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In primary school, I was taught that the intestines are just tubes that food goes through. I have spent a career in medicine witnessing just the opposite. Nothing could be further from the truth.
The intestines are made up of the small intestines and large intestines, both with their own functions. To understand how things work, it is best to start with the stomach. This is an organ that secretes acid, bile and enzymes into any incoming food product to make it into liquid mulch. This mulch then enters the long yet narrow small intestine. It is a living changing organ with a large absorptive surface, through which only molecules can enter selectively. It is capable of defending itself, living in harmony with various bacteria and rejecting non-essential molecules. Furthermore, it rejuvenates itself on a daily basis. Whatever is not absorbed enters the large intestine, which specialty is to extract water from the mulch and then shrink it into a small disposable refuse.
Technically, something in your intestine is not considered to be inside your body, until the intestine cells absorb molecules of the substance and deposit it into the blood. This system has been in development for hundreds of thousands of years, and is about as perfect as it gets.
It always boggles my mind when people think that they can improve on the mystic work of higher powers. For instance, the bowels are a strict one way system. There has never been a need to introduce fluids or substance from the anal end to improve function. There is no way that any substance or fluid artificially introduced through the anus, can even reach the small intestine where some people think pounds of toxin hide. It's just too far.
I know numerous gastroenterologists who perform screening tests with long flexible cameras to look for disease and remove pre-cancerous polyps. In all their combined years of looking, not one has claimed to have seen pounds of toxins hiding anywhere. You can do a virtual tour of these procedures on the internet, and quickly realize that all you see is the healthy pink tissue of the intestinal lumen. It would make no sense to have a constantly changing fine tuned system that has not accounted for this.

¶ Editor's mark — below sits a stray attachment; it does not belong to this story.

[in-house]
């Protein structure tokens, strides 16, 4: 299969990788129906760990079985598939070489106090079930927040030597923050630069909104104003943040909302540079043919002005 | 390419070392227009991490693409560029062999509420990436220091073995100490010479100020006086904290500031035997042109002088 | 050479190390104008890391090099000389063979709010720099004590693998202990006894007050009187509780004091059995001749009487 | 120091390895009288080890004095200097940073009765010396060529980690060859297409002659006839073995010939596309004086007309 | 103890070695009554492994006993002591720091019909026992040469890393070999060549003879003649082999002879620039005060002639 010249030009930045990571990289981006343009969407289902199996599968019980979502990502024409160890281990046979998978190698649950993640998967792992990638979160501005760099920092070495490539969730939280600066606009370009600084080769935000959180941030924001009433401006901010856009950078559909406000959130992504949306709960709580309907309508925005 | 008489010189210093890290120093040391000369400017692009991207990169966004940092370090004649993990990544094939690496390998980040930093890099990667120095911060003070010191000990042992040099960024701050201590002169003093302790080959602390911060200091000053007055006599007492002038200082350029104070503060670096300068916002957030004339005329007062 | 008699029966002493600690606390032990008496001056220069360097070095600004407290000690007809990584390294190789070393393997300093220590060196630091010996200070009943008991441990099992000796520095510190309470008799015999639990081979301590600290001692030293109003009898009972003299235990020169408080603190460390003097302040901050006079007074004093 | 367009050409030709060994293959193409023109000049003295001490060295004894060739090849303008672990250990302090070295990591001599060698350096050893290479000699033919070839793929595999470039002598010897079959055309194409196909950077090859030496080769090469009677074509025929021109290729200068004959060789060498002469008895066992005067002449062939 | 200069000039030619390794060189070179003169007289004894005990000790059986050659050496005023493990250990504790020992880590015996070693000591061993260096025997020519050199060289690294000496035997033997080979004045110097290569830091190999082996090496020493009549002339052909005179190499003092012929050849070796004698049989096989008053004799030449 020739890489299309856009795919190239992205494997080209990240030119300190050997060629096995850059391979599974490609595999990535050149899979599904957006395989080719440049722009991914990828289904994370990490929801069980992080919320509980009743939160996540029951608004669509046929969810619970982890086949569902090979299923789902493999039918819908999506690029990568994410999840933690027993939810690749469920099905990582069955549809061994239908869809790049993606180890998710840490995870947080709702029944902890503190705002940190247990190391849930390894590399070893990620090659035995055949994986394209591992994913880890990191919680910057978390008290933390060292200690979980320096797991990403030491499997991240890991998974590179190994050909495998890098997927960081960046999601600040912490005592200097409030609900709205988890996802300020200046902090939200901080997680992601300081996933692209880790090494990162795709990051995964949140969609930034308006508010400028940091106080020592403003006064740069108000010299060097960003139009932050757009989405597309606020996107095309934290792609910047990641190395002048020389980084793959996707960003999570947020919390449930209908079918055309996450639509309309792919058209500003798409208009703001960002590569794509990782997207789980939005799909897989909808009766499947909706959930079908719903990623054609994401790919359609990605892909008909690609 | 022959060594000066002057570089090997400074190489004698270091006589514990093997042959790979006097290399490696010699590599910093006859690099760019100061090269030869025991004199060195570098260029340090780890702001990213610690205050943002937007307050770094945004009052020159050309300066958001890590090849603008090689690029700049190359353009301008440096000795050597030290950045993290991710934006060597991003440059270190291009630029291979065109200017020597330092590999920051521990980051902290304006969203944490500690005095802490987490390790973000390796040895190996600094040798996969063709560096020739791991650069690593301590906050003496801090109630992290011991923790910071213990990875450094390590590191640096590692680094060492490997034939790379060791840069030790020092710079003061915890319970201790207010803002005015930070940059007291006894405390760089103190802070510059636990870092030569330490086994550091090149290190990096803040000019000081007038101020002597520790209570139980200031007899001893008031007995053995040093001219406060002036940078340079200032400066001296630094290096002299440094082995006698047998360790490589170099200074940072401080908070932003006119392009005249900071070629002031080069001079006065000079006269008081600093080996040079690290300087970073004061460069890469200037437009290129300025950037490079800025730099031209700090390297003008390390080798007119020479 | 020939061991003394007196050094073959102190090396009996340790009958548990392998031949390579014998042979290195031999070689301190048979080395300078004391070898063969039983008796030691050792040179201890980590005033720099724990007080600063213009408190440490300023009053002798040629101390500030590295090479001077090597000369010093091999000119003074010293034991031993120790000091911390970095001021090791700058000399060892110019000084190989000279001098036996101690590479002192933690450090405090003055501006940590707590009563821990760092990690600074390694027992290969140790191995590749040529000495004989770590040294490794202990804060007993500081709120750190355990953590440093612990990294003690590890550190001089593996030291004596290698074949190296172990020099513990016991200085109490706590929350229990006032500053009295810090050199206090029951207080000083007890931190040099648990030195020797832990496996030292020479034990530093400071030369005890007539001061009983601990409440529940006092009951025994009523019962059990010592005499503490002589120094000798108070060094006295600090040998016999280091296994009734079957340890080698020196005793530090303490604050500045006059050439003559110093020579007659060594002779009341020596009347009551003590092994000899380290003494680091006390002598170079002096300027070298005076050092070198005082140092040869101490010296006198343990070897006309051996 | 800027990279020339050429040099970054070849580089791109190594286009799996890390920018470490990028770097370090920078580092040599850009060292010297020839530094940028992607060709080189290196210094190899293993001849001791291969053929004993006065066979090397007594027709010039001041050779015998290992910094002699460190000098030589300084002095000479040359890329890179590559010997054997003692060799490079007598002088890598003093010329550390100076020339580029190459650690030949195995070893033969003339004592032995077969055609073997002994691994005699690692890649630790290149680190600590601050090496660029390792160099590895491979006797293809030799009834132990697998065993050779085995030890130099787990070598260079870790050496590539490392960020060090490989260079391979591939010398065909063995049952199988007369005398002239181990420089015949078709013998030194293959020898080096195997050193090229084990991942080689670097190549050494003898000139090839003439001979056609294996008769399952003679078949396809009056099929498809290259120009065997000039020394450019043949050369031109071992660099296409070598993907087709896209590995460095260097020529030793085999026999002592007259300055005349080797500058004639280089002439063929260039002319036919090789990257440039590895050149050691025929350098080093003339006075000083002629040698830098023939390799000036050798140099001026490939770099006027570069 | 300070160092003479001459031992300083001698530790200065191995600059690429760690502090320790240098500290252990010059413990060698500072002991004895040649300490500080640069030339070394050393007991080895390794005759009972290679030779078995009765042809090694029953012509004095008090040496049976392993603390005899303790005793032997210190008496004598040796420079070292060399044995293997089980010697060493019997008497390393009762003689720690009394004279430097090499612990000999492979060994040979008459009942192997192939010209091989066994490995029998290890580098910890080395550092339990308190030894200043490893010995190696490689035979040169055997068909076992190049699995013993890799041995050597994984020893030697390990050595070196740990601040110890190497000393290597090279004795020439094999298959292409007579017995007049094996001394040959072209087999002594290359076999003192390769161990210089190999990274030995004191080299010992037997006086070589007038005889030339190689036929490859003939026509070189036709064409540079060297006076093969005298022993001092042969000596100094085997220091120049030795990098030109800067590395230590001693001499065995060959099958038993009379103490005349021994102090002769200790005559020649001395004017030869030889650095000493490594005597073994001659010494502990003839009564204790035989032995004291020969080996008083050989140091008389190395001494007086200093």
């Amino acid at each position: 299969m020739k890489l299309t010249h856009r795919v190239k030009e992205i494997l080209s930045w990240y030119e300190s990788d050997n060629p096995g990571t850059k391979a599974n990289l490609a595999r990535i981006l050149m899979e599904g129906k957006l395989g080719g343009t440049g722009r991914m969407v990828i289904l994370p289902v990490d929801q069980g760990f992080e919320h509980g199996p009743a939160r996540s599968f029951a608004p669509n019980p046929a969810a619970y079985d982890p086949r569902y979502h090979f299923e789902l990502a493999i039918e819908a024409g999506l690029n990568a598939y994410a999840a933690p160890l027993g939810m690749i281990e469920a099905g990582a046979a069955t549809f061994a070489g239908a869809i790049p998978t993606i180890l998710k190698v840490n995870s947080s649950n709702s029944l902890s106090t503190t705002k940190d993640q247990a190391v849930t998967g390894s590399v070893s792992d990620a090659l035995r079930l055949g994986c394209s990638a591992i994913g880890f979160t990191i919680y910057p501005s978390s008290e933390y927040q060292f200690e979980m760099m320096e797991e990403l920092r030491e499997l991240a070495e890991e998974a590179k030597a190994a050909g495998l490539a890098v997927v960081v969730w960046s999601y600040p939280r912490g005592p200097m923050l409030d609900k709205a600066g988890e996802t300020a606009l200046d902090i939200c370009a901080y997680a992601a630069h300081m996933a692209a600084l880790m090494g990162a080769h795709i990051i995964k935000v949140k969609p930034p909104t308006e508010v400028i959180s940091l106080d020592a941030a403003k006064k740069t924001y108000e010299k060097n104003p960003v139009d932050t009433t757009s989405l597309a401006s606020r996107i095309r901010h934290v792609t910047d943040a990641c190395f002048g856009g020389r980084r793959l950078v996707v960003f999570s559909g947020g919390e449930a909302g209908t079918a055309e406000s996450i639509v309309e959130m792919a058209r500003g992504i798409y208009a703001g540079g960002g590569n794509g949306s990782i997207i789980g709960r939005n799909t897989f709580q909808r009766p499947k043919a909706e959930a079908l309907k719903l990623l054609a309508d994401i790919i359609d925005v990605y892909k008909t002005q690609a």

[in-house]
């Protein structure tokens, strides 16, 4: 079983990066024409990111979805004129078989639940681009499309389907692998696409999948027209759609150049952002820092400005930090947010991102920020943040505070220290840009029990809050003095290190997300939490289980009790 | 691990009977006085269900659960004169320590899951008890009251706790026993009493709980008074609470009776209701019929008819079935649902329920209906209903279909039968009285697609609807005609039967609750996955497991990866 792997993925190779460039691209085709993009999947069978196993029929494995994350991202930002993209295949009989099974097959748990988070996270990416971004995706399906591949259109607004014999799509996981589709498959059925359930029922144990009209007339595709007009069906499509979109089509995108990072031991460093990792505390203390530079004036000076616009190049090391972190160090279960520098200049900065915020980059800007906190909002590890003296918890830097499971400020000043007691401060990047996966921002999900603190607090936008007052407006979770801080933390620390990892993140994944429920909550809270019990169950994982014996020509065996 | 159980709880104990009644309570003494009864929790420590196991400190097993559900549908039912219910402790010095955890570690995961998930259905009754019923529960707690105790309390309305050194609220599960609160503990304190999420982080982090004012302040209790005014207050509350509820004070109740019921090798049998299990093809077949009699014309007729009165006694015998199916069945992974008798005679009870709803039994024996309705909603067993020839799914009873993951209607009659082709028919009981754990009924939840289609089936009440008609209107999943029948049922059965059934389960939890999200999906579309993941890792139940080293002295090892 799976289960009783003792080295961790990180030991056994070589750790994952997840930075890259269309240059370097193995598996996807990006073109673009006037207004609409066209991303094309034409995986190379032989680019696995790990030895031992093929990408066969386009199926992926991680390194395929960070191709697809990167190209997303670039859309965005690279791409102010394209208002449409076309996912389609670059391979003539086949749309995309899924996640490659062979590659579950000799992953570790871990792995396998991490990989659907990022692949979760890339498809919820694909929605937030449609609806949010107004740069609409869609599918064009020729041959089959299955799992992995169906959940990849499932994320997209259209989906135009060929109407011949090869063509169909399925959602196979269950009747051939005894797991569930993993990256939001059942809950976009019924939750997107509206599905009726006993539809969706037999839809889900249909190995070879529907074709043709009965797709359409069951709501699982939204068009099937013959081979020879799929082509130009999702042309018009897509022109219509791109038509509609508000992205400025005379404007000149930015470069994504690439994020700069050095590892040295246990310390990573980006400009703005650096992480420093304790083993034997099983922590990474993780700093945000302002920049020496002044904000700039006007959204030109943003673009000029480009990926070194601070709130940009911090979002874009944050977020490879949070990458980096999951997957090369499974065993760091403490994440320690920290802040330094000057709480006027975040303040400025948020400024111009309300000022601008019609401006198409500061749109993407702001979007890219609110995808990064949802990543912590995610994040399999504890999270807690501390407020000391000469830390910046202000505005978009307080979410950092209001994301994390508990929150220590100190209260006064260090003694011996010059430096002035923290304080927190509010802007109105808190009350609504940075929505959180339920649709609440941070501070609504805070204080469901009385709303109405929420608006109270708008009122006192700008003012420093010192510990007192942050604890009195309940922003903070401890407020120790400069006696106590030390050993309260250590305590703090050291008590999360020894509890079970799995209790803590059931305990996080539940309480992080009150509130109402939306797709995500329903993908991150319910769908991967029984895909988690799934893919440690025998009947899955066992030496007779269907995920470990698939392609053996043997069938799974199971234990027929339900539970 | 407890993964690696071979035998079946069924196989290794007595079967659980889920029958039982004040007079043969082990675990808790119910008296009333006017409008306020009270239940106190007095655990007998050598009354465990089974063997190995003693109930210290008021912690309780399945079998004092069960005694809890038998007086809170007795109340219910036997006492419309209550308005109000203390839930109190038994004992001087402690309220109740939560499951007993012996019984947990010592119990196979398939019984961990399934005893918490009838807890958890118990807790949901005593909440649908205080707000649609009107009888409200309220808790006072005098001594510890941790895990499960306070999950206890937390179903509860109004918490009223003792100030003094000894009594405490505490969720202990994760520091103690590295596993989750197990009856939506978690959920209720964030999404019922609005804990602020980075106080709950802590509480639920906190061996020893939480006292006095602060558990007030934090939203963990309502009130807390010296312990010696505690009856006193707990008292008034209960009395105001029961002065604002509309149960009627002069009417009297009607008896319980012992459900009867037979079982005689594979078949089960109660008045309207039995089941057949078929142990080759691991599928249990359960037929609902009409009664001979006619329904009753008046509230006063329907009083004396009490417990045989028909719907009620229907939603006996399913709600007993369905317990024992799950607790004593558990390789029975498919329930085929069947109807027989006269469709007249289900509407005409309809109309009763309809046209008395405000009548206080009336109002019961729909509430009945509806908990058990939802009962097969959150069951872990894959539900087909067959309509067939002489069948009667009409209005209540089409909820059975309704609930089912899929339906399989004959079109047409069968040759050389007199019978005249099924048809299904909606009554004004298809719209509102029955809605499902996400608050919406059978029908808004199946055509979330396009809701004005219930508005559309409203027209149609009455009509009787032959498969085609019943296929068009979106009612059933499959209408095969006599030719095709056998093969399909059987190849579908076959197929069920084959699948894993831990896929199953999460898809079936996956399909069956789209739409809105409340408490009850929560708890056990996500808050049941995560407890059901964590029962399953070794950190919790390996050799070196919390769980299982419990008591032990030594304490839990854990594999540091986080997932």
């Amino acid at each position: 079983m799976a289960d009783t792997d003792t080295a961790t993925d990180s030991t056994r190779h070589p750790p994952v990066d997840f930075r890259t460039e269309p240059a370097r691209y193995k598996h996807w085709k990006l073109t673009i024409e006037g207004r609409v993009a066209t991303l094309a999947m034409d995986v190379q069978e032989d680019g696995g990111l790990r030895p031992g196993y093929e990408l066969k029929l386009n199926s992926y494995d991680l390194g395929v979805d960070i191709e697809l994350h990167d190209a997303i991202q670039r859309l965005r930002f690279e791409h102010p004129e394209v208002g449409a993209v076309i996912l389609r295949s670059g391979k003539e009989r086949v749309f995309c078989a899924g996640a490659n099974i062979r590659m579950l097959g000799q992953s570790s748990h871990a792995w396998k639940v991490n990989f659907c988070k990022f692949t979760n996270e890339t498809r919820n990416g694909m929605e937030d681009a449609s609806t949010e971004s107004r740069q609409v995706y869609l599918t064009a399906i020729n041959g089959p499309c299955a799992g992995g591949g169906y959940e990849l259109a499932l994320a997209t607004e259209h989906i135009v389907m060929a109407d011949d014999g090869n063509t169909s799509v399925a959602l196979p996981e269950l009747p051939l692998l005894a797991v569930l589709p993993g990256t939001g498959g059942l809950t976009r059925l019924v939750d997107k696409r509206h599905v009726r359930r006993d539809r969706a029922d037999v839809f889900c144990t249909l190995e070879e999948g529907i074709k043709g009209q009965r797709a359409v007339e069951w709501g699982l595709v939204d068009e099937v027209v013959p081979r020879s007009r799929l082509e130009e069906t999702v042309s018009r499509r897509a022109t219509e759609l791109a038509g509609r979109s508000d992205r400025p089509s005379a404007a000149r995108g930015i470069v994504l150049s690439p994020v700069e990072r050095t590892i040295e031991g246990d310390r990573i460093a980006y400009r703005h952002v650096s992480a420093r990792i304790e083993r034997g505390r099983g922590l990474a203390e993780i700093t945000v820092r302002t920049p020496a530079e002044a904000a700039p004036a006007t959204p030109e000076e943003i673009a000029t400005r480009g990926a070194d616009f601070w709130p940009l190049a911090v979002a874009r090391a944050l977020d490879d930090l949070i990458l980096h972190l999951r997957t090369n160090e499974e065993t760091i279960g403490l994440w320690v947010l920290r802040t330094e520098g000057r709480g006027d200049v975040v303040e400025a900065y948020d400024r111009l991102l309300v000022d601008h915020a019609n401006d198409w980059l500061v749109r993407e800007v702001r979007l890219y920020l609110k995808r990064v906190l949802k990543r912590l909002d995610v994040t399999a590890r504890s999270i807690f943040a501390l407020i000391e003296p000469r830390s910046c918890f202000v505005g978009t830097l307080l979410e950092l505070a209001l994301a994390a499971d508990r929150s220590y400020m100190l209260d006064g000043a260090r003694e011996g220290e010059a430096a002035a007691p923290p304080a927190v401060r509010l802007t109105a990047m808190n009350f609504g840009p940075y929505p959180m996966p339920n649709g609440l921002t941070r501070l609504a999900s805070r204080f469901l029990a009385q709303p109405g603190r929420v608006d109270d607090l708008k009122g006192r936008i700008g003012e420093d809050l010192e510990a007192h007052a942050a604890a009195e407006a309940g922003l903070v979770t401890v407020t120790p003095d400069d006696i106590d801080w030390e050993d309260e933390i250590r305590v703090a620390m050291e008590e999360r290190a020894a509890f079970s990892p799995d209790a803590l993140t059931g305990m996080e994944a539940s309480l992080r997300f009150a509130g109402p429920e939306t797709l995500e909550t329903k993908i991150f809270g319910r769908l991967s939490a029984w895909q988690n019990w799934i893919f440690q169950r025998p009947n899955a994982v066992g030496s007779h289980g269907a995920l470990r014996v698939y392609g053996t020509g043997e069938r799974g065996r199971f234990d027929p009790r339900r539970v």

The best way to be kind to your intestines is to treat them to freshly grown wholesome plant food, with slight bits of fish and meat on the side. Eating well with lots of fiber will change how they function, produce healthy gas, burps, and anal exhausts. If you avoid dumping toxins down the hatch, there will be no reason to worry. Fasting for 24 to 48 hours with copious water is the best way to give them a break, if you feel you need this. If you are over 60 and healthy, treat them to a colonoscopy, a great way to do a minor tune up and stay healthy.
● Intestine, Large intestine, from Wikipedia.
● The Human Intestines (Colon) by by Raquel Hunter, from Mama's Health. What is the Intestine? The intestine is the portion of the digestive tract between the stomach and the anus. It is divided into two major sections: small intestine and large intestine. Major function of Intestines.
● What Is the Function of the Small Intestine? By Christine Lehman, eHow Contributor. The digestive system is made up of a number of parts, each of which plays a role in digestion. Food first enters your mouth, then goes down your esophagus into your stomach. After leaving your stomach, the food enters your small intestine, then your large intestine before it leaves the body.
● Small Intestine Function by Priya Johnson, Buzzle.com. Food from the stomach enters the small intestine, wherein, nutrients are absorbed and the undigested matter is sent to the large intestine. Small Instine Anatomy: The small intestine stretches from the stomach to the beginning of the large intestine. It measures over 6 meters (20 feet) in length and is coiled in the central portion of the abdominal cavity.
● The digestion process - What happens to your food as it travels through your body until it exits? YouTube video, 2:34 min. Pharynx, Esophagus, Bolus, Chyme, Stomach, Pyloric Sphincter, Small Intestine, Duodenum, Jejunum, Ileum, Bile, Liver, Pancreas, Large Intestine, Cecum, Ascending Colon, Transverse Colon, Descending Colon, Sigmoid Colon, Rectum.
● The Digestive System from YouTube, 1:49 min.